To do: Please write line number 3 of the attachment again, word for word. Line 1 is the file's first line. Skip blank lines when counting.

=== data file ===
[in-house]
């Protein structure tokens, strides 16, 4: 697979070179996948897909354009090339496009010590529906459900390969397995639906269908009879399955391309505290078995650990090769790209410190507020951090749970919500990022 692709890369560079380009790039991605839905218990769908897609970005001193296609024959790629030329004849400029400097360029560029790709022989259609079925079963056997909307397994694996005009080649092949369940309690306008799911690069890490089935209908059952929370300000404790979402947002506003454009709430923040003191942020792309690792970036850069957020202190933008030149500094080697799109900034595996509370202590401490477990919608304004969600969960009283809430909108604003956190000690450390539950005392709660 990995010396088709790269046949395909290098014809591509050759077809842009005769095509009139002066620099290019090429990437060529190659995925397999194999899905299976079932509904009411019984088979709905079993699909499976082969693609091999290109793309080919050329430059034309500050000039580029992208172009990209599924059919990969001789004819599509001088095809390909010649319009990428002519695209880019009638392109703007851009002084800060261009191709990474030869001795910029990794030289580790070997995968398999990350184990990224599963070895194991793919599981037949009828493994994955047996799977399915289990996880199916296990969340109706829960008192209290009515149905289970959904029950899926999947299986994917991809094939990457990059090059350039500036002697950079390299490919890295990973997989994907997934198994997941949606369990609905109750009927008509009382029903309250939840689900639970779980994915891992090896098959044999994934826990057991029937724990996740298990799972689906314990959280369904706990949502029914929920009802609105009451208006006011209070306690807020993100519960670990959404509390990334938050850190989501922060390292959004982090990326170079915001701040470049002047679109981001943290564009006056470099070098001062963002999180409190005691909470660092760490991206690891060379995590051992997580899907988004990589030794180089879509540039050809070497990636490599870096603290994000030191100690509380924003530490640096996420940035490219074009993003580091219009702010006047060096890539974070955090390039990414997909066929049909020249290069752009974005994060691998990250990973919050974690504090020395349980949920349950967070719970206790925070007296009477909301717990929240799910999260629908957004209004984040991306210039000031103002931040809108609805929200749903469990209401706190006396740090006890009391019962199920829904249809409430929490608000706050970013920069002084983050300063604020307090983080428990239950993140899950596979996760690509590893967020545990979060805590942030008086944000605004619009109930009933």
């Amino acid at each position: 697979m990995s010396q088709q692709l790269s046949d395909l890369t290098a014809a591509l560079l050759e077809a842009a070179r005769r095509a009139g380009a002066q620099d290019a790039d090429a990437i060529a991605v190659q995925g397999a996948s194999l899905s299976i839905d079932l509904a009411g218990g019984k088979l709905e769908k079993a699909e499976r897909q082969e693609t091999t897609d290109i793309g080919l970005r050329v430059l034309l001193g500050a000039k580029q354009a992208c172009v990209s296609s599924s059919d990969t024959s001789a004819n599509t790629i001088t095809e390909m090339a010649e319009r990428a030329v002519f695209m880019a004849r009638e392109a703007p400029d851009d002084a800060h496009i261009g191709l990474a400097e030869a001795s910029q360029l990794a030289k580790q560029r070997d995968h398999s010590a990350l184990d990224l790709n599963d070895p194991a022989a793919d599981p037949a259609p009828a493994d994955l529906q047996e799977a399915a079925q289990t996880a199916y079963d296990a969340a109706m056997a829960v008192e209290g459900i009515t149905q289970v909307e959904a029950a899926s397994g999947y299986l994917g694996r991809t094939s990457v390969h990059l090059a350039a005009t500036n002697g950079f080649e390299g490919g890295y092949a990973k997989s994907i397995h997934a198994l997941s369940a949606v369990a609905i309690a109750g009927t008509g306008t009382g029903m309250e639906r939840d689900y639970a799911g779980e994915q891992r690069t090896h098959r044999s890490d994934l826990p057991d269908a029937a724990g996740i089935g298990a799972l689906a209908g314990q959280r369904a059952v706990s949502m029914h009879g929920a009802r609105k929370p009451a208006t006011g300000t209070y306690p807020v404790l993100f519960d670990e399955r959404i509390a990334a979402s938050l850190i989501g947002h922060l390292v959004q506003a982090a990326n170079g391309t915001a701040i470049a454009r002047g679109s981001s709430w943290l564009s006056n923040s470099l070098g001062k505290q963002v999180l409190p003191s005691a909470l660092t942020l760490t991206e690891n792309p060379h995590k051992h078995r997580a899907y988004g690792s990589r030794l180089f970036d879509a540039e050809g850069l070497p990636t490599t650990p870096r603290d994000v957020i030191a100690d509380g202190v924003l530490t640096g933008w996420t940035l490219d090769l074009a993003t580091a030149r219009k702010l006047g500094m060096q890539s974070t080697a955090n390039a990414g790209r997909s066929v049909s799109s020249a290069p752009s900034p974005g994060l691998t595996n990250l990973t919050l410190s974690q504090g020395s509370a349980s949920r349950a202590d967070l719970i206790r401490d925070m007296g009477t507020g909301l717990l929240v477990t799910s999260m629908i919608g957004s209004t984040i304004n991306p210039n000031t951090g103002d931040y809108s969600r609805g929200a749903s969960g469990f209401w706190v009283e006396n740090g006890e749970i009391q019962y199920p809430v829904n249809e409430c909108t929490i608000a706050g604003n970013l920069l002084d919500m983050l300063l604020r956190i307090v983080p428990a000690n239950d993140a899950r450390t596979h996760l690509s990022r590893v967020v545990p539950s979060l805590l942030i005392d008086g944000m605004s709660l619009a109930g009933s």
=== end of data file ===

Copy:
């Amino acid at each position: 697979m990995s010396q088709q692709l790269s046949d395909l890369t290098a014809a591509l560079l050759e077809a842009a070179r005769r095509a009139g380009a002066q620099d290019a790039d090429a990437i060529a991605v190659q995925g397999a996948s194999l899905s299976i839905d079932l509904a009411g218990g019984k088979l709905e769908k079993a699909e499976r897909q082969e693609t091999t897609d290109i793309g080919l970005r050329v430059l034309l001193g500050a000039k580029q354009a992208c172009v990209s296609s599924s059919d990969t024959s001789a004819n599509t790629i001088t095809e390909m090339a010649e319009r990428a030329v002519f695209m880019a004849r009638e392109a703007p400029d851009d002084a800060h496009i261009g191709l990474a400097e030869a001795s910029q360029l990794a030289k580790q560029r070997d995968h398999s010590a990350l184990d990224l790709n599963d070895p194991a022989a793919d599981p037949a259609p009828a493994d994955l529906q047996e799977a399915a079925q289990t996880a199916y079963d296990a969340a109706m056997a829960v008192e209290g459900i009515t149905q289970v909307e959904a029950a899926s397994g999947y299986l994917g694996r991809t094939s990457v390969h990059l090059a350039a005009t500036n002697g950079f080649e390299g490919g890295y092949a990973k997989s994907i397995h997934a198994l997941s369940a949606v369990a609905i309690a109750g009927t008509g306008t009382g029903m309250e639906r939840d689900y639970a799911g779980e994915q891992r690069t090896h098959r044999s890490d994934l826990p057991d269908a029937a724990g996740i089935g298990a799972l689906a209908g314990q959280r369904a059952v706990s949502m029914h009879g929920a009802r609105k929370p009451a208006t006011g300000t209070y306690p807020v404790l993100f519960d670990e399955r959404i509390a990334a979402s938050l850190i989501g947002h922060l390292v959004q506003a982090a990326n170079g391309t915001a701040i470049a454009r002047g679109s981001s709430w943290l564009s006056n923040s470099l070098g001062k505290q963002v999180l409190p003191s005691a909470l660092t942020l760490t991206e690891n792309p060379h995590k051992h078995r997580a899907y988004g690792s990589r030794l180089f970036d879509a540039e050809g850069l070497p990636t490599t650990p870096r603290d994000v957020i030191a100690d509380g202190v924003l530490t640096g933008w996420t940035l490219d090769l074009a993003t580091a030149r219009k702010l006047g500094m060096q890539s974070t080697a955090n390039a990414g790209r997909s066929v049909s799109s020249a290069p752009s900034p974005g994060l691998t595996n990250l990973t919050l410190s974690q504090g020395s509370a349980s949920r349950a202590d967070l719970i206790r401490d925070m007296g009477t507020g909301l717990l929240v477990t799910s999260m629908i919608g957004s209004t984040i304004n991306p210039n000031t951090g103002d931040y809108s969600r609805g929200a749903s969960g469990f209401w706190v009283e006396n740090g006890e749970i009391q019962y199920p809430v829904n249809e409430c909108t929490i608000a706050g604003n970013l920069l002084d919500m983050l300063l604020r956190i307090v983080p428990a000690n239950d993140a899950r450390t596979h996760l690509s990022r590893v967020v545990p539950s979060l805590l942030i005392d008086g944000m605004s709660l619009a109930g009933s």